There's been some interesting debate in the ghostwriting community over the last few weeks since The New Yorker published an interview with Tony Schwartz, co-author of The Art of the Deal with Donald Trump in 1987.
In the interview, Schwartz pulls back the curtains on his time with Trump, essentially to make a case that the Trump he worked with is manifestly unsuitable to be president of the USA.
If nothing else, this article is a worthwhile read for anyone interested in how the ghostwriter/author relationship can work.
Every such relationship is different, of course, but one of the points illustrated is that sometimes a ghostwriting subject can be less than forthcoming and the writer needs to get creative in order to collect meaningful material. Schwartz's experience bears a number of similarities to that of the fictional Thomas Yates in House of Cards.
But that's not the source of the controversy. Debate has arisen from a perception by many who feel that Schwartz has broken a golden rule of ghostwriting by speaking out.
There's a reason why ghostwriters are so-called. We are 'ghosts' in the sense of being invisible. In the truest ghostwriting/client relationship, the writer is strictly a behind-the-scenes assistant. He or she is a gun for hire, paid to do a job that starts with the book idea and ends when the writing is complete. What goes on in the 'locker room' of the project should stay in the locker room.
Certainly that is the way I regard any ghostwriting assignment on which I work. And on that basis there would seem to be no doubt that Schwartz has been disloyal, at the very least.
But ... it isn't quite so simple.
There are at least two extenuating circumstances in this case.
First, Schwartz was not a ghostwriter in the truest sense as his name is on the cover of the book. He's a co-author. That changes things quite a lot. His name is publicly attached to the book and its contents.
The real question of Schwartz becomes why he agreed to that in the first place when – as he describes in some detail to The New Yorker – he knew the book was full of falsehoods and that it paints a grossly trumped up (was ever a word more apt?) portrait of its subject. What's more, at the outset, he had already written about Trump previously and didn't like either the man or what he stood for. "He knew that he would be making a Faustian bargain."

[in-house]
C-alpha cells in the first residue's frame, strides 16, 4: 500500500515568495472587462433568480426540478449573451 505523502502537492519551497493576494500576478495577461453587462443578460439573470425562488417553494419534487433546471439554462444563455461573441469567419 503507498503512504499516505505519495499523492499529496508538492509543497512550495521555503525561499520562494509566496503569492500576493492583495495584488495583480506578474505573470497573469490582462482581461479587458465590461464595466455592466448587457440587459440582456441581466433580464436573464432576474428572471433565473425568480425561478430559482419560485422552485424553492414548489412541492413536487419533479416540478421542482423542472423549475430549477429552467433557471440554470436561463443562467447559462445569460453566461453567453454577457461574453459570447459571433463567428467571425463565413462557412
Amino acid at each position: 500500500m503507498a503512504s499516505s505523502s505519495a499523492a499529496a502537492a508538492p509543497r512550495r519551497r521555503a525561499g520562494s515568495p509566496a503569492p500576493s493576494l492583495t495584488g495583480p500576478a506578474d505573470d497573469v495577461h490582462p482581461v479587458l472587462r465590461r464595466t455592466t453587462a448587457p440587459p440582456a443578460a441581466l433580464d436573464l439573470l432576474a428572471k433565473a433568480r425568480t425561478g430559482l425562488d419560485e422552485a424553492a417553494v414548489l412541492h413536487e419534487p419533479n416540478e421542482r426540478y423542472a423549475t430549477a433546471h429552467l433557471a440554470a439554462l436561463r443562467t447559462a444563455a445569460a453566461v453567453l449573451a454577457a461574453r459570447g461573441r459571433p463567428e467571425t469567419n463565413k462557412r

The reason why Schwartz agreed to having his name on the cover is, to put it bluntly, money. For a writer, a huge amount of money. Trump agreed to Schwartz's terms for taking on the project, namely that Schwartz would be a named author and that they would equally share the publisher's advance of half-a-million dollars and of ongoing royalties. Those royalties have reputedly been worth many millions of dollars since. As a young journalist, Schwartz was set up financially to an extent that 99% of his colleagues could only ever dream of.
It seems easy now to point the finger at Schwartz and tell him he sold out, but he freely admits that he did so. And I would suggest that the vast majority of writers would in the same circumstances.
The other extenuating circumstance in this case are the stakes are much higher with Donald Trump having won the Republican party nomination for the US presidency.
When Schwartz worked with Trump on the book, Trump was no more than a loud, dodgy businessman. For the most part, the only real harm he could do, and was doing, was the ripping off of other businessmen. It wasn't ethical, but it was just business. This was before Trump had any real profile outside New York. It was before The Apprentice), which made Trump properly famous. In fact that television show was spawned by The Art of the Deal.
How things have changed. There is now a very real chance that Trump could become the next US president, and this seriously worries Schwartz, who knows Trump better than most. As president, no longer would Trump just be conning a few other dubious business colleagues. His would literally have the power to put millions of lives at risk. As Schwartz tells The New Yorker, "I genuinely believe that if Trump wins and gets the nuclear codes there is an excellent possibility it will lead to the end of civilization." And this is only one of his fears about Trump. I strongly suggest you read his interview to get the full picture.
So how to judge Schwartz? While not entirely comfortable with them, I can understand his actions – both originally and recently. I think it's difficult for any of us to honestly know how we would react in similar circumstances. Schwartz clearly would have preferred to keep 'mum', and did so through the nomination process hoping that Trump wouldn't win the primaries and the dilemma would melt away. It didn't, and finally he felt he had to speak.
As for the ethics of ghostwriting, I do believe this is a very special and rare case. I know my clients and those of the vast majority of ghostwriters can rest assured that their confidences will be kept forever. Unless you're a narcissistic demagogue running for the top job in the most powerful nation on earth, you have nothing to worry about.
As usual, if you have any questions or comments, please add a comment below or contact me.
Image by Gage Skidmore on Flickr.com used under Creative Commons license.